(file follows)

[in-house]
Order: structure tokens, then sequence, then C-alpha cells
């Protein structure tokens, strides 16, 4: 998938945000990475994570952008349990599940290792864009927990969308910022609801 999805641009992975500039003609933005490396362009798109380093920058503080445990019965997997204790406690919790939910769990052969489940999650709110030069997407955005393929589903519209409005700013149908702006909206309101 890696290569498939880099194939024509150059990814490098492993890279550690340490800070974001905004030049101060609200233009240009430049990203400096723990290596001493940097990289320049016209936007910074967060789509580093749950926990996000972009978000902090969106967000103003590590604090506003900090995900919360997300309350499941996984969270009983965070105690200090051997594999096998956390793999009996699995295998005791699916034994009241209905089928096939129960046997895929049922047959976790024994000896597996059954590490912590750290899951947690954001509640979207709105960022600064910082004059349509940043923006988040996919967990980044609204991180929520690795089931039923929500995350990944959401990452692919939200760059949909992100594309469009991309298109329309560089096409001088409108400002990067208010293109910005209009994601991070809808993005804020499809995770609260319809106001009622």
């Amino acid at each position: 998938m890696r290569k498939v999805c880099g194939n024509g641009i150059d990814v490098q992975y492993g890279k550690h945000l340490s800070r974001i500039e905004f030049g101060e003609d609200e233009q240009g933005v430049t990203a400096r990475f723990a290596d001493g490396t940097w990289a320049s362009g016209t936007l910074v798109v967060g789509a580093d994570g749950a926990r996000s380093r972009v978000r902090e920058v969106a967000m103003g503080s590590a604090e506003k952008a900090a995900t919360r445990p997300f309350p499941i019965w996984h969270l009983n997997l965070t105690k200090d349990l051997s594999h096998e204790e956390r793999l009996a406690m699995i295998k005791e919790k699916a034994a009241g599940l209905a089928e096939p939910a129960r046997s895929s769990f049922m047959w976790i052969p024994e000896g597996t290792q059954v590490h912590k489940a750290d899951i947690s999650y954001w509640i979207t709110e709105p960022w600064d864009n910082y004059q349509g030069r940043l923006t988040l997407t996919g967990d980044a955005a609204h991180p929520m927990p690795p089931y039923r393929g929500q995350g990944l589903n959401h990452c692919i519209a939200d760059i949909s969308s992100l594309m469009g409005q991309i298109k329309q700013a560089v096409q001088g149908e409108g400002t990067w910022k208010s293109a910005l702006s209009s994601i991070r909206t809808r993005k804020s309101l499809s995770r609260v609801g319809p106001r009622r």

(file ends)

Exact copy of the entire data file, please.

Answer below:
[in-house]
Order: structure tokens, then sequence, then C-alpha cells
């Protein structure tokens, strides 16, 4: 998938945000990475994570952008349990599940290792864009927990969308910022609801 999805641009992975500039003609933005490396362009798109380093920058503080445990019965997997204790406690919790939910769990052969489940999650709110030069997407955005393929589903519209409005700013149908702006909206309101 890696290569498939880099194939024509150059990814490098492993890279550690340490800070974001905004030049101060609200233009240009430049990203400096723990290596001493940097990289320049016209936007910074967060789509580093749950926990996000972009978000902090969106967000103003590590604090506003900090995900919360997300309350499941996984969270009983965070105690200090051997594999096998956390793999009996699995295998005791699916034994009241209905089928096939129960046997895929049922047959976790024994000896597996059954590490912590750290899951947690954001509640979207709105960022600064910082004059349509940043923006988040996919967990980044609204991180929520690795089931039923929500995350990944959401990452692919939200760059949909992100594309469009991309298109329309560089096409001088409108400002990067208010293109910005209009994601991070809808993005804020499809995770609260319809106001009622």
């Amino acid at each position: 998938m890696r290569k498939v999805c880099g194939n024509g641009i150059d990814v490098q992975y492993g890279k550690h945000l340490s800070r974001i500039e905004f030049g101060e003609d609200e233009q240009g933005v430049t990203a400096r990475f723990a290596d001493g490396t940097w990289a320049s362009g016209t936007l910074v798109v967060g789509a580093d994570g749950a926990r996000s380093r972009v978000r902090e920058v969106a967000m103003g503080s590590a604090e506003k952008a900090a995900t919360r445990p997300f309350p499941i019965w996984h969270l009983n997997l965070t105690k200090d349990l051997s594999h096998e204790e956390r793999l009996a406690m699995i295998k005791e919790k699916a034994a009241g599940l209905a089928e096939p939910a129960r046997s895929s769990f049922m047959w976790i052969p024994e000896g597996t290792q059954v590490h912590k489940a750290d899951i947690s999650y954001w509640i979207t709110e709105p960022w600064d864009n910082y004059q349509g030069r940043l923006t988040l997407t996919g967990d980044a955005a609204h991180p929520m927990p690795p089931y039923r393929g929500q995350g990944l589903n959401h990452c692919i519209a939200d760059i949909s969308s992100l594309m469009g409005q991309i298109k329309q700013a560089v096409q001088g149908e409108g400002t990067w910022k208010s293109a910005l702006s209009s994601i991070r909206t809808r993005k804020s309101l499809s995770r609260v609801g319809p106001r009622r």